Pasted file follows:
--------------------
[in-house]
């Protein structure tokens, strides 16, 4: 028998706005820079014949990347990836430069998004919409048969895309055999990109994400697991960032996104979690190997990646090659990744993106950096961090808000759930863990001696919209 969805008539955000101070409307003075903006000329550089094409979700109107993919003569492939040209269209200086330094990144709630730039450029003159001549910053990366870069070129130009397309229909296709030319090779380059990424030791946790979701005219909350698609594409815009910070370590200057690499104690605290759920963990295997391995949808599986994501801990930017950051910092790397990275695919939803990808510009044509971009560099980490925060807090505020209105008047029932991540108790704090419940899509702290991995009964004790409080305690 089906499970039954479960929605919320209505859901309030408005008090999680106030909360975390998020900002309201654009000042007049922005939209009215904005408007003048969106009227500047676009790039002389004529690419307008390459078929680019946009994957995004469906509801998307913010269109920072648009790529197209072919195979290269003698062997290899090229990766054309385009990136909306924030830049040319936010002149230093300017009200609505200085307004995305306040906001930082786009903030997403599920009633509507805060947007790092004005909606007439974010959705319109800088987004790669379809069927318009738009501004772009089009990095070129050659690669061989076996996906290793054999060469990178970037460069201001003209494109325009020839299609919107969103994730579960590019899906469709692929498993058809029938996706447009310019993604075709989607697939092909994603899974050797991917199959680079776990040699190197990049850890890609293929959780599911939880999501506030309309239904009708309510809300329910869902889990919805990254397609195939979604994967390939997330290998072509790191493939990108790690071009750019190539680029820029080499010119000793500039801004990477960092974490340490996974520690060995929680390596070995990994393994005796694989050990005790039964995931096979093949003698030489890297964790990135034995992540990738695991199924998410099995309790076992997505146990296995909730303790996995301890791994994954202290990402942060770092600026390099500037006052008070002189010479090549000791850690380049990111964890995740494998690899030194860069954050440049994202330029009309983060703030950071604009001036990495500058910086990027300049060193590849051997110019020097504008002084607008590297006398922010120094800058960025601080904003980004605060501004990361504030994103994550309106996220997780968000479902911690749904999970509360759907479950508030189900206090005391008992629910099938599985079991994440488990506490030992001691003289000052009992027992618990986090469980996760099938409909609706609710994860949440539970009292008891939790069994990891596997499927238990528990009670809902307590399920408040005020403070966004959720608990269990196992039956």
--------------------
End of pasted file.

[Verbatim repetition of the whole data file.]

[in-house]
């Protein structure tokens, strides 16, 4: 028998706005820079014949990347990836430069998004919409048969895309055999990109994400697991960032996104979690190997990646090659990744993106950096961090808000759930863990001696919209 969805008539955000101070409307003075903006000329550089094409979700109107993919003569492939040209269209200086330094990144709630730039450029003159001549910053990366870069070129130009397309229909296709030319090779380059990424030791946790979701005219909350698609594409815009910070370590200057690499104690605290759920963990295997391995949808599986994501801990930017950051910092790397990275695919939803990808510009044509971009560099980490925060807090505020209105008047029932991540108790704090419940899509702290991995009964004790409080305690 089906499970039954479960929605919320209505859901309030408005008090999680106030909360975390998020900002309201654009000042007049922005939209009215904005408007003048969106009227500047676009790039002389004529690419307008390459078929680019946009994957995004469906509801998307913010269109920072648009790529197209072919195979290269003698062997290899090229990766054309385009990136909306924030830049040319936010002149230093300017009200609505200085307004995305306040906001930082786009903030997403599920009633509507805060947007790092004005909606007439974010959705319109800088987004790669379809069927318009738009501004772009089009990095070129050659690669061989076996996906290793054999060469990178970037460069201001003209494109325009020839299609919107969103994730579960590019899906469709692929498993058809029938996706447009310019993604075709989607697939092909994603899974050797991917199959680079776990040699190197990049850890890609293929959780599911939880999501506030309309239904009708309510809300329910869902889990919805990254397609195939979604994967390939997330290998072509790191493939990108790690071009750019190539680029820029080499010119000793500039801004990477960092974490340490996974520690060995929680390596070995990994393994005796694989050990005790039964995931096979093949003698030489890297964790990135034995992540990738695991199924998410099995309790076992997505146990296995909730303790996995301890791994994954202290990402942060770092600026390099500037006052008070002189010479090549000791850690380049990111964890995740494998690899030194860069954050440049994202330029009309983060703030950071604009001036990495500058910086990027300049060193590849051997110019020097504008002084607008590297006398922010120094800058960025601080904003980004605060501004990361504030994103994550309106996220997780968000479902911690749904999970509360759907479950508030189900206090005391008992629910099938599985079991994440488990506490030992001691003289000052009992027992618990986090469980996760099938409909609706609710994860949440539970009292008891939790069994990891596997499927238990528990009670809902307590399920408040005020403070966004959720608990269990196992039956």